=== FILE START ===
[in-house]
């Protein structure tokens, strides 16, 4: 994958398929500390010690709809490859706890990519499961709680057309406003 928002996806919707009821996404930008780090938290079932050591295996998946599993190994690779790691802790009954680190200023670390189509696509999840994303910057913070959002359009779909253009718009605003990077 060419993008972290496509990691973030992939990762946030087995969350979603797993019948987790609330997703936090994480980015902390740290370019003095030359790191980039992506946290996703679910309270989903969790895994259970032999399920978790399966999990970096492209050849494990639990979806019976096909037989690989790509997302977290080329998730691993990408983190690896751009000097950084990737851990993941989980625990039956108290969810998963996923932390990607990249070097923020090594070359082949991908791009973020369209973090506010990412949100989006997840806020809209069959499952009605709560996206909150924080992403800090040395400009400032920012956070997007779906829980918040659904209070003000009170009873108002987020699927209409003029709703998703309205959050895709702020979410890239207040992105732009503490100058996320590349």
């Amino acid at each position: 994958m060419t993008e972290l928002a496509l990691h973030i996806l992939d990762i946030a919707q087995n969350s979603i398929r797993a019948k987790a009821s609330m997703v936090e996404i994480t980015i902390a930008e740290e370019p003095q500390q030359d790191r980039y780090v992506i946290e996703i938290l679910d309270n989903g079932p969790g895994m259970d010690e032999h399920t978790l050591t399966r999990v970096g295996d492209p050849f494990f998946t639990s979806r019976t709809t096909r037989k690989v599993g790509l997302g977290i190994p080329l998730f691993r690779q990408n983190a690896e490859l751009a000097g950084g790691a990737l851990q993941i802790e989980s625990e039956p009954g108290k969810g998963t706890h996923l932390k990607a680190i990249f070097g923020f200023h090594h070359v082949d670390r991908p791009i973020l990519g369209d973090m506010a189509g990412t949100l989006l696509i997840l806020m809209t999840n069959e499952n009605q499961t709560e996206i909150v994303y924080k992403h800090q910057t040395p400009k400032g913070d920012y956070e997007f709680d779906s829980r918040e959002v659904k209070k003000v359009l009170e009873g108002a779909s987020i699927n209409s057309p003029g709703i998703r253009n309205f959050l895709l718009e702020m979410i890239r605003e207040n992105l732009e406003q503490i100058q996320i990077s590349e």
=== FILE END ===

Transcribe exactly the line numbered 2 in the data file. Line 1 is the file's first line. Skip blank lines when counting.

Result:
């Protein structure tokens, strides 16, 4: 994958398929500390010690709809490859706890990519499961709680057309406003 928002996806919707009821996404930008780090938290079932050591295996998946599993190994690779790691802790009954680190200023670390189509696509999840994303910057913070959002359009779909253009718009605003990077 060419993008972290496509990691973030992939990762946030087995969350979603797993019948987790609330997703936090994480980015902390740290370019003095030359790191980039992506946290996703679910309270989903969790895994259970032999399920978790399966999990970096492209050849494990639990979806019976096909037989690989790509997302977290080329998730691993990408983190690896751009000097950084990737851990993941989980625990039956108290969810998963996923932390990607990249070097923020090594070359082949991908791009973020369209973090506010990412949100989006997840806020809209069959499952009605709560996206909150924080992403800090040395400009400032920012956070997007779906829980918040659904209070003000009170009873108002987020699927209409003029709703998703309205959050895709702020979410890239207040992105732009503490100058996320590349």